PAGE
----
If we agree that the whole point of the NHS is to provide the very best outcomes for patients, then I believe we must have a fully integrated NHS that is clinically led and that gives patients a real choice.

I am very clear that this is what we must achieve, but I am also very open to views and ideas as to how we achieve it.  To my mind, nothing is more important than getting this right.  The law of unforseen consequences can play no part in NHS modernisation.

That’s why we have paused after the Health and Social Care Bill has left committee to listen and reflect on what people are saying and to see if there are things we can do – substantive things – that will mean that our ambition is matched by the reality on the ground.

The Bill is necessary not to give more power to the centre, but to give it away to clinicians.  You cannot have a clinically led system without the legislation necessary to give them that lead.  And if you want the NHS to be truly run from the bottom-up then you do at some point need the people at the top to let go the direct reins of power.  That is what the Health and Social Care Bill is about.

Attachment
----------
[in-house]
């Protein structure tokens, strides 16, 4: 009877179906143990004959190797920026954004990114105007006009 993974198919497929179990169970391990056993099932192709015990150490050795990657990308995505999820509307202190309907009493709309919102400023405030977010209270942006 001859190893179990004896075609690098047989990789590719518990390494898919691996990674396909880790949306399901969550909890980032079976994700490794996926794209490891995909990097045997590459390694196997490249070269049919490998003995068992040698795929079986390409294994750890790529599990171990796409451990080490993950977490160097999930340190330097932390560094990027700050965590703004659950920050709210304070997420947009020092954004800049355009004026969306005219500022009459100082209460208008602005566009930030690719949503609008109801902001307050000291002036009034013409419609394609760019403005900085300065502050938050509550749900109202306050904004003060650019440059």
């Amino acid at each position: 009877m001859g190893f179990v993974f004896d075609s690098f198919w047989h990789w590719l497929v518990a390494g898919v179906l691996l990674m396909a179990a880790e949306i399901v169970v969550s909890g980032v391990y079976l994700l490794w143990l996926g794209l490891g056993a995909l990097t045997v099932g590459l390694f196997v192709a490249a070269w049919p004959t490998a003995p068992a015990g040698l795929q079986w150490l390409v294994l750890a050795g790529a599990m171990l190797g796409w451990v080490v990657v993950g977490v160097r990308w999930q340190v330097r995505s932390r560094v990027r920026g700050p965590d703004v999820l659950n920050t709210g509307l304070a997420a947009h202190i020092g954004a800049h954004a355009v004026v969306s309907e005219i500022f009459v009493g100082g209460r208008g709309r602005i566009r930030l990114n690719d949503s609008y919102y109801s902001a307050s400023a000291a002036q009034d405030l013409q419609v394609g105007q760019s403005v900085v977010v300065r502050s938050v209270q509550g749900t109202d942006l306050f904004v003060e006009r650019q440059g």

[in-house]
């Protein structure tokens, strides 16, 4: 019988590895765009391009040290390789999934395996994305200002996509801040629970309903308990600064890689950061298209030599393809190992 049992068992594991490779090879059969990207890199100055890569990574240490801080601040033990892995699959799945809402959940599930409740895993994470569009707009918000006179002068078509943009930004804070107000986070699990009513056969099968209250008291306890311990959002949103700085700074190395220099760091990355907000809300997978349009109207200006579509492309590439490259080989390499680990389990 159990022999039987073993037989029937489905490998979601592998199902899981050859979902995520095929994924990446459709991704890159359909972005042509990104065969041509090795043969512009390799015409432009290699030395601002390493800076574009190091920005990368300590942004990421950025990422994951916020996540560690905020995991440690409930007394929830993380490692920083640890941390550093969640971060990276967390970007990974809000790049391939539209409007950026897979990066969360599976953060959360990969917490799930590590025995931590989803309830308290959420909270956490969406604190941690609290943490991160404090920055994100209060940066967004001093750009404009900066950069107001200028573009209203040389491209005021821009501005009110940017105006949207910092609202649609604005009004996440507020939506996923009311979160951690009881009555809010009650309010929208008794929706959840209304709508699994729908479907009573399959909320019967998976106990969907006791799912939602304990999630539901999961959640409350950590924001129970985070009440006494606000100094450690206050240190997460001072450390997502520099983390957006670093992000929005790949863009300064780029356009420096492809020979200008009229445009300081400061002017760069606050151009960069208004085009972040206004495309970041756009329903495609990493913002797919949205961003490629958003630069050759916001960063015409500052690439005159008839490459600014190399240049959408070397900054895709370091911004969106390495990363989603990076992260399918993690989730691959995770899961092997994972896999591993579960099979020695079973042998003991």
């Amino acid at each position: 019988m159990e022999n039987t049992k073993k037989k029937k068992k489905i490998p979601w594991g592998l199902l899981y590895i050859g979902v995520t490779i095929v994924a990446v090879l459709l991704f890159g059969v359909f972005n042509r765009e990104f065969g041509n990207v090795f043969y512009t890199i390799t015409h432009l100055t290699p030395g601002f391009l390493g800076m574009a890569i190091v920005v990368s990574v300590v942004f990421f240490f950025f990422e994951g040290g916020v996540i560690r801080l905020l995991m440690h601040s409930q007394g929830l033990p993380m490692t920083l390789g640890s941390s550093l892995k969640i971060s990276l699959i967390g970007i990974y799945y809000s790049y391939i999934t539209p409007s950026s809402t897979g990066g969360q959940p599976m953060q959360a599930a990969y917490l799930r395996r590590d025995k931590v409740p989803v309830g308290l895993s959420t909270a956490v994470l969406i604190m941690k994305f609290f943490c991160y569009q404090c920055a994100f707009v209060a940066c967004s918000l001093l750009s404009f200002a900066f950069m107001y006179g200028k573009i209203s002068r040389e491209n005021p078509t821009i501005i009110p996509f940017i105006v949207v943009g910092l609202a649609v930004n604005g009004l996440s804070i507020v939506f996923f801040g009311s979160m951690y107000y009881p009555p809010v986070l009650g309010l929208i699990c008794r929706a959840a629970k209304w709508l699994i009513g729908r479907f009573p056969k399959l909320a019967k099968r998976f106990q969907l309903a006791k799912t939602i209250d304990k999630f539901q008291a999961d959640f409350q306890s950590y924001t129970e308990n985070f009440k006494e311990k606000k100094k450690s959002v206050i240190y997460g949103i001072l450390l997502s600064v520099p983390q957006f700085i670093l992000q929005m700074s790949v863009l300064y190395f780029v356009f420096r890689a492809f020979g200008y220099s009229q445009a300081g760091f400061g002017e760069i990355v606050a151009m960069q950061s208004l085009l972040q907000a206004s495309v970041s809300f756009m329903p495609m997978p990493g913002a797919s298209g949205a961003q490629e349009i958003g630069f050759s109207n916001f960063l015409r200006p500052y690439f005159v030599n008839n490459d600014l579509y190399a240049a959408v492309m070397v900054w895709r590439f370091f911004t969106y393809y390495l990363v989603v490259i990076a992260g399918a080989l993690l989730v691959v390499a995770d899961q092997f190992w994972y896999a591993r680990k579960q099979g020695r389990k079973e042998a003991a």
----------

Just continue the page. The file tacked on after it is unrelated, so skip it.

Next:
I don’t want the future of the NHS to be determined by me or any other politician.  I want it to be determined by the millions of choices made by millions of individual patients and by the healthcare professionals responsible for their care.

By local NHS and social care organisations working with local authorities and patient groups to bring cohesion and integration to local patient services.

And by the many thousands of clinical leaders in GP surgeries, hospitals, cooperatives and independent sector providers all across the country.  

The government will put the right people – clinicians – in charge.  We will make it clear what they need to do and how they will be held to account.  And we can do everything possible to support them in this difficult role.

This is our vision for the NHS.  A vision of an NHS led from the bottom-up.  A vision that puts patient care above news headlines.  

A vision that I believe in and that I fully expect to deliver outcomes that are consistently among the very best in the world.